Caixin
Nov 24, 2017 07:14 PM
FINANCE

Overseas M&A Slumps After Record 2016

PwC's Andrew Li noted that M&As with “strategic significance,” such as those in the energy sector, remained stable this year because deals were still “encouraged by the government” and “welcomed by the market.” Above, an oil worker turns a control wheel in a field operated by Rosneft in East Siberia. China Huaxin Energy is buying a 14.16% stake in the company for $9.1 billion. Photo Visual China
PwC's Andrew Li noted that M&As with “strategic significance,” such as those in the energy sector, remained stable this year because deals were still “encouraged by the government” and “welcomed by the market.” Above, an oil worker turns a control wheel in a field operated by Rosneft in East Siberia. China Huaxin Energy is buying a 14.16% stake in the company for $9.1 billion. Photo Visual China

China’s overseas mergers and acquisitions slumped in the first nine months of 2017 amid tighter government regulation, increased scrutiny of cross-border corporate activity by other countries, and a more uncertain global environment, a new report by professional services firm PwC shows.

The number of M&A agreements inked by Chinese companies fell by 14.8% compared with a year earlier to 572 while the combined value of the deals dropped by 38.9% to $97.7 billion, the firm said. The decline follows a record spending spree in 2016 which saw an almost 300% surge in the value of transactions to $214.9 billion for the full year.

PwC attributed the decline in activity to three main factors — the Chinese government’s “influential policy guidance” and other regulations governing companies’ overseas investment, increased scrutiny by foreign governments of proposed takeovers especially in the technology industry, and uncertainties in the global economy.

“The year of 2017 is proving to be a period of adjustment for China’s overseas M&As,” said Andrew Li, the head of China deals at PwC. “Looking ahead, as the reform of the supply side deepens, in light of China’s industrial upgrading and the guidance related to the ‘Belt and Road’ initiative, overseas M&As should stay active as enterprises mull making strategic developments.”

The State Council, China’s cabinet, issued new guidelines in August on corporate overseas investment after concerns grew that many of the deals were wasteful or were being done mainly to siphon capital illicitly out of the country. There were also fears that the spending was adding to already high corporate debt levels that could pose a systemic risk to the economy.

Explicit restrictions were imposed on acquisitions in industries such as real estate and entertainment. But at the same time, the government encouraged outbound investment in infrastructure projects under President Xi Jinping’s ambitious Belt and Road initiative, and in other sectors that would help Chinese companies upgrade their technology and manufacturing capabilities.

Big deals

Li noted that M&As with “strategic significance” remained stable this year because deals were still “encouraged by the government” and “welcomed by the market.”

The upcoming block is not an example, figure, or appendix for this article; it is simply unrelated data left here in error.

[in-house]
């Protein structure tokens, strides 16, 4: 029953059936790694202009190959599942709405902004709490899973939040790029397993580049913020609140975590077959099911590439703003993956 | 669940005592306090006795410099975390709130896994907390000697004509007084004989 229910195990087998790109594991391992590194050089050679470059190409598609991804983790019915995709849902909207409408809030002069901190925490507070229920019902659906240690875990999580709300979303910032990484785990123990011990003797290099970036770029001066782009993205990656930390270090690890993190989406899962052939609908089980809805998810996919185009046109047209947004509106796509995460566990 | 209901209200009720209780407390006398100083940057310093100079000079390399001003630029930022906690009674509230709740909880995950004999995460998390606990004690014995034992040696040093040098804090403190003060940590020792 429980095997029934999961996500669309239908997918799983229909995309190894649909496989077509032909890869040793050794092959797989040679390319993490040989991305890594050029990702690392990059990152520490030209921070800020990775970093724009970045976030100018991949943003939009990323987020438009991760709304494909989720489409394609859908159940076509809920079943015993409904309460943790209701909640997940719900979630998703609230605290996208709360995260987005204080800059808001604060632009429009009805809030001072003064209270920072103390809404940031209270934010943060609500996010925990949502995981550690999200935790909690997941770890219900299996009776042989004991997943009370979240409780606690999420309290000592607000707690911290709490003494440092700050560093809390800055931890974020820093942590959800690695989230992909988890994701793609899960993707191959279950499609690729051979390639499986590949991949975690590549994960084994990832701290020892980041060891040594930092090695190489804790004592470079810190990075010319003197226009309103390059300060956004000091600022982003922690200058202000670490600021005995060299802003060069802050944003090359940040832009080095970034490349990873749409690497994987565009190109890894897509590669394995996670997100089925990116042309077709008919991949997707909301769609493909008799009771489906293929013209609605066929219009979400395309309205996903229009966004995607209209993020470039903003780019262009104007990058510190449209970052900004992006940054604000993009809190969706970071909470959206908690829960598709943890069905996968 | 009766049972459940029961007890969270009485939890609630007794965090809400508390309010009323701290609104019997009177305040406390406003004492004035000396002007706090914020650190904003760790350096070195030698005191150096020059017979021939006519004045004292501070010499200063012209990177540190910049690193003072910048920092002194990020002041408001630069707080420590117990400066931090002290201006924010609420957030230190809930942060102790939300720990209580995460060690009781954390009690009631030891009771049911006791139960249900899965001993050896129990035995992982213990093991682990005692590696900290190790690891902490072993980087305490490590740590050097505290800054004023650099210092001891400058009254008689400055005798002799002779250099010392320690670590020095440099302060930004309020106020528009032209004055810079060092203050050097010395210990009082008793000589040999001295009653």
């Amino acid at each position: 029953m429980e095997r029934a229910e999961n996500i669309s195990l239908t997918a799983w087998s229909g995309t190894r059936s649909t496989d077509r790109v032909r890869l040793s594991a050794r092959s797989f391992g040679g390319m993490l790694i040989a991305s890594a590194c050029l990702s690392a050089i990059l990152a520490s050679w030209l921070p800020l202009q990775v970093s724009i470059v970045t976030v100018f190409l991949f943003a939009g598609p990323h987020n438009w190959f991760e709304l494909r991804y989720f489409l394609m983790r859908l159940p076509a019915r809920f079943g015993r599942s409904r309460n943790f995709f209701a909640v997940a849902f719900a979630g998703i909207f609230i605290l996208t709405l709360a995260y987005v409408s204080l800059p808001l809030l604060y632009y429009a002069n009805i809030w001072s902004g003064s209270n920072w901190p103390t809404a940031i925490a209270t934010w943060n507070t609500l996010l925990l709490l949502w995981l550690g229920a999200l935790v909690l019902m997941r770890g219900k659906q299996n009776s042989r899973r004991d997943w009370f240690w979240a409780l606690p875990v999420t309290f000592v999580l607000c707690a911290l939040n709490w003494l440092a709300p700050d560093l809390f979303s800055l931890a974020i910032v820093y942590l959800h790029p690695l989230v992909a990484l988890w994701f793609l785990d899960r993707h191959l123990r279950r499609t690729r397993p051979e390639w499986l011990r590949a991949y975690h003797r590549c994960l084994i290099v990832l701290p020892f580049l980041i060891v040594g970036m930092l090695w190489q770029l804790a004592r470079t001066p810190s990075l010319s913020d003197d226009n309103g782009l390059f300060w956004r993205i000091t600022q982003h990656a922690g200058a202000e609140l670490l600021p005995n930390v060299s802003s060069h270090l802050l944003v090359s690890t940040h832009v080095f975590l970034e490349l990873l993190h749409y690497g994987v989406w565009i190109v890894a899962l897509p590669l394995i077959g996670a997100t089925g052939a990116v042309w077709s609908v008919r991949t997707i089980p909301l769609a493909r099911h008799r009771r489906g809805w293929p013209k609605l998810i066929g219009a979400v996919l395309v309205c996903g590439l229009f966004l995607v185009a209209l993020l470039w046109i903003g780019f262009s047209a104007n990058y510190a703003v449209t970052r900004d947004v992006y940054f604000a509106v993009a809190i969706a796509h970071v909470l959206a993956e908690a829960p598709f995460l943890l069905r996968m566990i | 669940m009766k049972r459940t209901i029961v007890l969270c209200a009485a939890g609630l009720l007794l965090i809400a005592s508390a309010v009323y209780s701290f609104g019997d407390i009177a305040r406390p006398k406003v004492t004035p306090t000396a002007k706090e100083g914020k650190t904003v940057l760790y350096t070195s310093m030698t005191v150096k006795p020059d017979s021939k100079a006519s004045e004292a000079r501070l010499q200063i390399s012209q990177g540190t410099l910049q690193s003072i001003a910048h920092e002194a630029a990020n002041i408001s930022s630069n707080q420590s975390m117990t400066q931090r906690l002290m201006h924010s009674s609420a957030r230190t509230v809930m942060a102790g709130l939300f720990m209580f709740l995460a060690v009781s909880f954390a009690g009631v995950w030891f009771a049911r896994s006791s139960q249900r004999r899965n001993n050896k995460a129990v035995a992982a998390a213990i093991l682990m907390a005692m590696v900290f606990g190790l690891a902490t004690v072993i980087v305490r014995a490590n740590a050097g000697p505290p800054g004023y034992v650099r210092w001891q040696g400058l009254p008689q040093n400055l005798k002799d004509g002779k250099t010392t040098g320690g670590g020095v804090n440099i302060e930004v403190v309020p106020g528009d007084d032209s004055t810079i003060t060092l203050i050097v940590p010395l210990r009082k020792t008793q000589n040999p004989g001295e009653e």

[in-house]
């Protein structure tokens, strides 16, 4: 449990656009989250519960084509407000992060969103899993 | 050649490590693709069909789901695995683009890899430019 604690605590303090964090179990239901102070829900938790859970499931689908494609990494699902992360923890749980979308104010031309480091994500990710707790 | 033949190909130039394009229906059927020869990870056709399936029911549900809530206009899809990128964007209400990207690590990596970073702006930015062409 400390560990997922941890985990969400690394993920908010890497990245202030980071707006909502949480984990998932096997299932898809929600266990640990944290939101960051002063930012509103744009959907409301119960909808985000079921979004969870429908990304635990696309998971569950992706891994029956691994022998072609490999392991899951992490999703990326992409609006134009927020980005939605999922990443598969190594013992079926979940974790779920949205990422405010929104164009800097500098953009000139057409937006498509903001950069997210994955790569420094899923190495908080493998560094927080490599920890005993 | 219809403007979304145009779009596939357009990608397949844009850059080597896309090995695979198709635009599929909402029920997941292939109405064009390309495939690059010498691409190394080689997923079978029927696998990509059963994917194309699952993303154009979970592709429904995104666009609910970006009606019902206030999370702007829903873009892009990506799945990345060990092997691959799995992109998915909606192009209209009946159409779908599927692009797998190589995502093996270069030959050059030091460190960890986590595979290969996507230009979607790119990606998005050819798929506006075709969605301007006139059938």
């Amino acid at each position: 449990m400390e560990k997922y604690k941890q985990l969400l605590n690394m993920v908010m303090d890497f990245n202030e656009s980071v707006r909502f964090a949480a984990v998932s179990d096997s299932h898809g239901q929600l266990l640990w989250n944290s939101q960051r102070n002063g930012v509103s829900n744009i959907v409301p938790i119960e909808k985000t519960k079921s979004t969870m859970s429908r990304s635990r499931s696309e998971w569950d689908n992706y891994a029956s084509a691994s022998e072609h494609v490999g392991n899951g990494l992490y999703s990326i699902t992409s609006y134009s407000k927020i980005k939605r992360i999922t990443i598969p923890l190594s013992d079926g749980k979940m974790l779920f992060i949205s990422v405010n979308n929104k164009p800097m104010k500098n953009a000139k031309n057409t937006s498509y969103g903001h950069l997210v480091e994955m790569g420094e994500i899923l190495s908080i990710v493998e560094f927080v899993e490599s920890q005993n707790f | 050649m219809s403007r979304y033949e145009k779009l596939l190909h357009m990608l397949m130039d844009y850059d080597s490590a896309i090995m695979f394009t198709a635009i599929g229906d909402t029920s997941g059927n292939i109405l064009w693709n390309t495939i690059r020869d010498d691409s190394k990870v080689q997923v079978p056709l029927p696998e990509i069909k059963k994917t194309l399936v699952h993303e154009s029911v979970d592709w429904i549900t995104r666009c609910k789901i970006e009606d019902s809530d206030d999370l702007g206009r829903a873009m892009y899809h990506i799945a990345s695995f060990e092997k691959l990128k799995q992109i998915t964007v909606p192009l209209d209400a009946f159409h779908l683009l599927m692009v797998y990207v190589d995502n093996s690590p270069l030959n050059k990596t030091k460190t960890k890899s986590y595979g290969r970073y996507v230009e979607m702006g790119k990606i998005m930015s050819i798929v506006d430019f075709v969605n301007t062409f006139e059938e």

In the wake of the Chinese government’s new regulations and the growing momentum of the Belt and Road initiative, the focus of M&A deals this year has been in the energy, electricity and logistics industries, PwC said. Most of the high-value M&A activity in the first three quarters was in those three sectors and there were 21 deals with a value of at least $1 billion each, it said.

Among the largest agreements, China Investment Corporation, the country’s sovereign wealth fund agreed in June to acquire Logicor, a pan-European logistics company, from Blackstone for $1.38 billion. A consortium led by Vanke Real Estate (Hong Kong) Co. proposed in July to buy Singapore-listed Global Logistic Properties Ltd. for $11.6 billion.

Governments in Europe, the U.S. and even India have also stepped up scrutiny of foreign acquisitions. Lawyers representing Chinese buyers told Caixin in August that the review process by U.S. regulators of proposed deals has been protracted for reasons that included concerns over growing Chinese interest in the “sensitive” technology sector.

In September, U.S. President Donald Trump told American chipmaker Lattice Semiconductor to scrap its planned $1.3 billion sale to a Chinese company on national security grounds. In the same month, Chinese internet giant Tencent Holdings Ltd. dropped plans to invest in European mapping company Here International NV after the Committee on Foreign Investment in the United States failed to clear the deal.

The PwC report showed that the share of overseas M&A by Chinese companies in Europe and the U.S. fell to 50% of total investment in the first nine months from 77% in the whole of 2016.

Privately owned companies accounted for the bulk of the overseas deals, clinching 359 acquisitions in the first nine months of the year, 63% of the total, while those dominated by financial investors rose to 135, a record high 24% of the total, according to the PwC report.

Contact reporter Dong Tongjian (tongjiandong@caixin.com)

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